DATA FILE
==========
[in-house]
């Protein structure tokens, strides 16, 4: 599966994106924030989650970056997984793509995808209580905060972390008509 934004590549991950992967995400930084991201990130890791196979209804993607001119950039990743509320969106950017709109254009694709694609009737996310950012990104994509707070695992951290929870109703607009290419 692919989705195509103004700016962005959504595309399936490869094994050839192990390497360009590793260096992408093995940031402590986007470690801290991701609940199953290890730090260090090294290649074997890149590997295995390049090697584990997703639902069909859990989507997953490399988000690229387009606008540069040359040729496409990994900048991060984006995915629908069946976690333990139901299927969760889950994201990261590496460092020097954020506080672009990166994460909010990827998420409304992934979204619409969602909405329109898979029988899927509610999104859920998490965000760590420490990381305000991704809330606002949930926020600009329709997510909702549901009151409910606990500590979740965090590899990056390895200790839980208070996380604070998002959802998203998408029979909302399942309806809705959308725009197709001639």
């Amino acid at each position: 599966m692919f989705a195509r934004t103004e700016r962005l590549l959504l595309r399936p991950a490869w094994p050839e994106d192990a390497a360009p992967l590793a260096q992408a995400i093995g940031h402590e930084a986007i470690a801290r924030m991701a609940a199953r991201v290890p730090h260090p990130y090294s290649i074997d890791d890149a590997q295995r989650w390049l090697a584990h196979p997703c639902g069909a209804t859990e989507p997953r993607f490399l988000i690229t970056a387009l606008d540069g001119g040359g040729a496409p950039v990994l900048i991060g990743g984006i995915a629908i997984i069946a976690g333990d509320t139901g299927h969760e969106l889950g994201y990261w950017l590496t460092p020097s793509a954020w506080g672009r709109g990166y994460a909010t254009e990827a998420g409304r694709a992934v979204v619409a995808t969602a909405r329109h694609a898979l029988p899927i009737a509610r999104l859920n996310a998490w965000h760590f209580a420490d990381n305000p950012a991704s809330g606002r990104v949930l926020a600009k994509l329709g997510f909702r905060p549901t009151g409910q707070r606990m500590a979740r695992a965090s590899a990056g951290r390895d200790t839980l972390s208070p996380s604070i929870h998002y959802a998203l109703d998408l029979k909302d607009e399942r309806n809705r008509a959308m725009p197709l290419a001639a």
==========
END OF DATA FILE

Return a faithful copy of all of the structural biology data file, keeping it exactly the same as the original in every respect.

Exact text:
[in-house]
């Protein structure tokens, strides 16, 4: 599966994106924030989650970056997984793509995808209580905060972390008509 934004590549991950992967995400930084991201990130890791196979209804993607001119950039990743509320969106950017709109254009694709694609009737996310950012990104994509707070695992951290929870109703607009290419 692919989705195509103004700016962005959504595309399936490869094994050839192990390497360009590793260096992408093995940031402590986007470690801290991701609940199953290890730090260090090294290649074997890149590997295995390049090697584990997703639902069909859990989507997953490399988000690229387009606008540069040359040729496409990994900048991060984006995915629908069946976690333990139901299927969760889950994201990261590496460092020097954020506080672009990166994460909010990827998420409304992934979204619409969602909405329109898979029988899927509610999104859920998490965000760590420490990381305000991704809330606002949930926020600009329709997510909702549901009151409910606990500590979740965090590899990056390895200790839980208070996380604070998002959802998203998408029979909302399942309806809705959308725009197709001639």
């Amino acid at each position: 599966m692919f989705a195509r934004t103004e700016r962005l590549l959504l595309r399936p991950a490869w094994p050839e994106d192990a390497a360009p992967l590793a260096q992408a995400i093995g940031h402590e930084a986007i470690a801290r924030m991701a609940a199953r991201v290890p730090h260090p990130y090294s290649i074997d890791d890149a590997q295995r989650w390049l090697a584990h196979p997703c639902g069909a209804t859990e989507p997953r993607f490399l988000i690229t970056a387009l606008d540069g001119g040359g040729a496409p950039v990994l900048i991060g990743g984006i995915a629908i997984i069946a976690g333990d509320t139901g299927h969760e969106l889950g994201y990261w950017l590496t460092p020097s793509a954020w506080g672009r709109g990166y994460a909010t254009e990827a998420g409304r694709a992934v979204v619409a995808t969602a909405r329109h694609a898979l029988p899927i009737a509610r999104l859920n996310a998490w965000h760590f209580a420490d990381n305000p950012a991704s809330g606002r990104v949930l926020a600009k994509l329709g997510f909702r905060p549901t009151g409910q707070r606990m500590a979740r695992a965090s590899a990056g951290r390895d200790t839980l972390s208070p996380s604070i929870h998002y959802a998203l109703d998408l029979k909302d607009e399942r309806n809705r008509a959308m725009p197709l290419a001639a």